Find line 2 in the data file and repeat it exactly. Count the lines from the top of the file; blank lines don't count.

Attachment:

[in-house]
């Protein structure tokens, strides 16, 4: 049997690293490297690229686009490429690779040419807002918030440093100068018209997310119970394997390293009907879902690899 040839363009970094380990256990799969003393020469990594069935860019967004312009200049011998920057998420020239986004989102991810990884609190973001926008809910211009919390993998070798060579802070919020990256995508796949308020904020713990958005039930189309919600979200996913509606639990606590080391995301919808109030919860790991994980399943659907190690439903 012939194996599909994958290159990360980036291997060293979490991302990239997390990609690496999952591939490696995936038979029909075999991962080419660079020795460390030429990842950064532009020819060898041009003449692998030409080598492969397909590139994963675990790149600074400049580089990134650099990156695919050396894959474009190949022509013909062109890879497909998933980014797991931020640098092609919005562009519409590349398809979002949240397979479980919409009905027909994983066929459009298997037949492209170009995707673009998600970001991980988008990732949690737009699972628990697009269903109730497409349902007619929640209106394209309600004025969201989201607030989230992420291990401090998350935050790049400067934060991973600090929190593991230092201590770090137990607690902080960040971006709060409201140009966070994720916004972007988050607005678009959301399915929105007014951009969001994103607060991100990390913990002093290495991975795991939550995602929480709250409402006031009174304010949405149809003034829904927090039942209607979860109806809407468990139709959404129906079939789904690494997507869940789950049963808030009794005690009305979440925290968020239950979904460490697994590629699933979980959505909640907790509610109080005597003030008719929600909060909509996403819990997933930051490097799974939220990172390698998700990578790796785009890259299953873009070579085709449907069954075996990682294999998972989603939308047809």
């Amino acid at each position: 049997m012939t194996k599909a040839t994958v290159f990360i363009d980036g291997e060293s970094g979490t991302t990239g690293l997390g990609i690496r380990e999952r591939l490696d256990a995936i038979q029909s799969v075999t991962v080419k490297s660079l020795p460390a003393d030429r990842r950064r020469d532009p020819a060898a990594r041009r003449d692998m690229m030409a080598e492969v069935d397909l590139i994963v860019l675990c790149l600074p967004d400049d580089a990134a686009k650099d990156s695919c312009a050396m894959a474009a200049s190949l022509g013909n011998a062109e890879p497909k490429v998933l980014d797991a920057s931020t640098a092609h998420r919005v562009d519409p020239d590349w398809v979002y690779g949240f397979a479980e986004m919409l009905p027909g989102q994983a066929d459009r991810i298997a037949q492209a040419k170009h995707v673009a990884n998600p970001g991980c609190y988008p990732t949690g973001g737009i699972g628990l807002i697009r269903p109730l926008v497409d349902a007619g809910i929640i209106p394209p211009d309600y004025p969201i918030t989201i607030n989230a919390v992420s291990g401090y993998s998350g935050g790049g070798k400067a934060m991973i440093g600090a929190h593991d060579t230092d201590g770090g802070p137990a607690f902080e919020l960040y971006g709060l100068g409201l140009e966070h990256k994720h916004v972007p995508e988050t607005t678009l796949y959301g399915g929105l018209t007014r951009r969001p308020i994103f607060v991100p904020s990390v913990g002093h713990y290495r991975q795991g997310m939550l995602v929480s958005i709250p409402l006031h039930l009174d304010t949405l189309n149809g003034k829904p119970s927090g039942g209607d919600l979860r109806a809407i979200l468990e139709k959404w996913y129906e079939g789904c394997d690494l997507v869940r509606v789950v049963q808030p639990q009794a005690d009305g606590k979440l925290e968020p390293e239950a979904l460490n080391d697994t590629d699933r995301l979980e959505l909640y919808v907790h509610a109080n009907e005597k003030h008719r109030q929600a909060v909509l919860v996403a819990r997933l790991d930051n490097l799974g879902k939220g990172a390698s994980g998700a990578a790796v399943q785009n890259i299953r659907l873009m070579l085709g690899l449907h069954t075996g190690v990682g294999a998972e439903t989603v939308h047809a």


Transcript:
């Protein structure tokens, strides 16, 4: 049997690293490297690229686009490429690779040419807002918030440093100068018209997310119970394997390293009907879902690899 040839363009970094380990256990799969003393020469990594069935860019967004312009200049011998920057998420020239986004989102991810990884609190973001926008809910211009919390993998070798060579802070919020990256995508796949308020904020713990958005039930189309919600979200996913509606639990606590080391995301919808109030919860790991994980399943659907190690439903 012939194996599909994958290159990360980036291997060293979490991302990239997390990609690496999952591939490696995936038979029909075999991962080419660079020795460390030429990842950064532009020819060898041009003449692998030409080598492969397909590139994963675990790149600074400049580089990134650099990156695919050396894959474009190949022509013909062109890879497909998933980014797991931020640098092609919005562009519409590349398809979002949240397979479980919409009905027909994983066929459009298997037949492209170009995707673009998600970001991980988008990732949690737009699972628990697009269903109730497409349902007619929640209106394209309600004025969201989201607030989230992420291990401090998350935050790049400067934060991973600090929190593991230092201590770090137990607690902080960040971006709060409201140009966070994720916004972007988050607005678009959301399915929105007014951009969001994103607060991100990390913990002093290495991975795991939550995602929480709250409402006031009174304010949405149809003034829904927090039942209607979860109806809407468990139709959404129906079939789904690494997507869940789950049963808030009794005690009305979440925290968020239950979904460490697994590629699933979980959505909640907790509610109080005597003030008719929600909060909509996403819990997933930051490097799974939220990172390698998700990578790796785009890259299953873009070579085709449907069954075996990682294999998972989603939308047809």